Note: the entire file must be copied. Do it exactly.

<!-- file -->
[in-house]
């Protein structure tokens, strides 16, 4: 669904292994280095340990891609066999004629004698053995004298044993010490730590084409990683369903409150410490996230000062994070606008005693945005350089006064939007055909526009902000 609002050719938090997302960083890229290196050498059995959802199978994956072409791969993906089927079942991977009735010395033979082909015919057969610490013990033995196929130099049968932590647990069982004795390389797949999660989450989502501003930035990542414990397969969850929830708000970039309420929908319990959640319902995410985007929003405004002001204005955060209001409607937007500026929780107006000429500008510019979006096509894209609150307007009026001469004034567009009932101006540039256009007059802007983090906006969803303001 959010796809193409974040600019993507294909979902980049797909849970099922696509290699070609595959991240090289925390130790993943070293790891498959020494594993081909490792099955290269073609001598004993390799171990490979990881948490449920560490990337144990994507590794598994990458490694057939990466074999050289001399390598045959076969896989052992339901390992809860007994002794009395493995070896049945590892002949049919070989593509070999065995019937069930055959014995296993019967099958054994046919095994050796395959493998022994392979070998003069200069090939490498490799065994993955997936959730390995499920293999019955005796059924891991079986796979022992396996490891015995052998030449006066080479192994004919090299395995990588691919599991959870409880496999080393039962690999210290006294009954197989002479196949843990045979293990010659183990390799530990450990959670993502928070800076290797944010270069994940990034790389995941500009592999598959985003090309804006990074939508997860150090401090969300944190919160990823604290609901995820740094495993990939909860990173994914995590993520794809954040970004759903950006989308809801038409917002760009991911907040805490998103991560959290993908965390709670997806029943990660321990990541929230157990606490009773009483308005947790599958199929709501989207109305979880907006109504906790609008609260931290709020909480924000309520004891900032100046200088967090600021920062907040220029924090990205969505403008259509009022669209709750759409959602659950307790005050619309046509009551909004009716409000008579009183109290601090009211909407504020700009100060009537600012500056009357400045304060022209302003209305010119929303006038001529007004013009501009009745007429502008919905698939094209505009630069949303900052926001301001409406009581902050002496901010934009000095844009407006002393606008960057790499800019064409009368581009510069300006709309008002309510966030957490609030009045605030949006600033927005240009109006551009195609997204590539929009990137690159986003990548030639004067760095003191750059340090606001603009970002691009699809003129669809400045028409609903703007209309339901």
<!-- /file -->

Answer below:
[in-house]
């Protein structure tokens, strides 16, 4: 669904292994280095340990891609066999004629004698053995004298044993010490730590084409990683369903409150410490996230000062994070606008005693945005350089006064939007055909526009902000 609002050719938090997302960083890229290196050498059995959802199978994956072409791969993906089927079942991977009735010395033979082909015919057969610490013990033995196929130099049968932590647990069982004795390389797949999660989450989502501003930035990542414990397969969850929830708000970039309420929908319990959640319902995410985007929003405004002001204005955060209001409607937007500026929780107006000429500008510019979006096509894209609150307007009026001469004034567009009932101006540039256009007059802007983090906006969803303001 959010796809193409974040600019993507294909979902980049797909849970099922696509290699070609595959991240090289925390130790993943070293790891498959020494594993081909490792099955290269073609001598004993390799171990490979990881948490449920560490990337144990994507590794598994990458490694057939990466074999050289001399390598045959076969896989052992339901390992809860007994002794009395493995070896049945590892002949049919070989593509070999065995019937069930055959014995296993019967099958054994046919095994050796395959493998022994392979070998003069200069090939490498490799065994993955997936959730390995499920293999019955005796059924891991079986796979022992396996490891015995052998030449006066080479192994004919090299395995990588691919599991959870409880496999080393039962690999210290006294009954197989002479196949843990045979293990010659183990390799530990450990959670993502928070800076290797944010270069994940990034790389995941500009592999598959985003090309804006990074939508997860150090401090969300944190919160990823604290609901995820740094495993990939909860990173994914995590993520794809954040970004759903950006989308809801038409917002760009991911907040805490998103991560959290993908965390709670997806029943990660321990990541929230157990606490009773009483308005947790599958199929709501989207109305979880907006109504906790609008609260931290709020909480924000309520004891900032100046200088967090600021920062907040220029924090990205969505403008259509009022669209709750759409959602659950307790005050619309046509009551909004009716409000008579009183109290601090009211909407504020700009100060009537600012500056009357400045304060022209302003209305010119929303006038001529007004013009501009009745007429502008919905698939094209505009630069949303900052926001301001409406009581902050002496901010934009000095844009407006002393606008960057790499800019064409009368581009510069300006709309008002309510966030957490609030009045605030949006600033927005240009109006551009195609997204590539929009990137690159986003990548030639004067760095003191750059340090606001603009970002691009699809003129669809400045028409609903703007209309339901």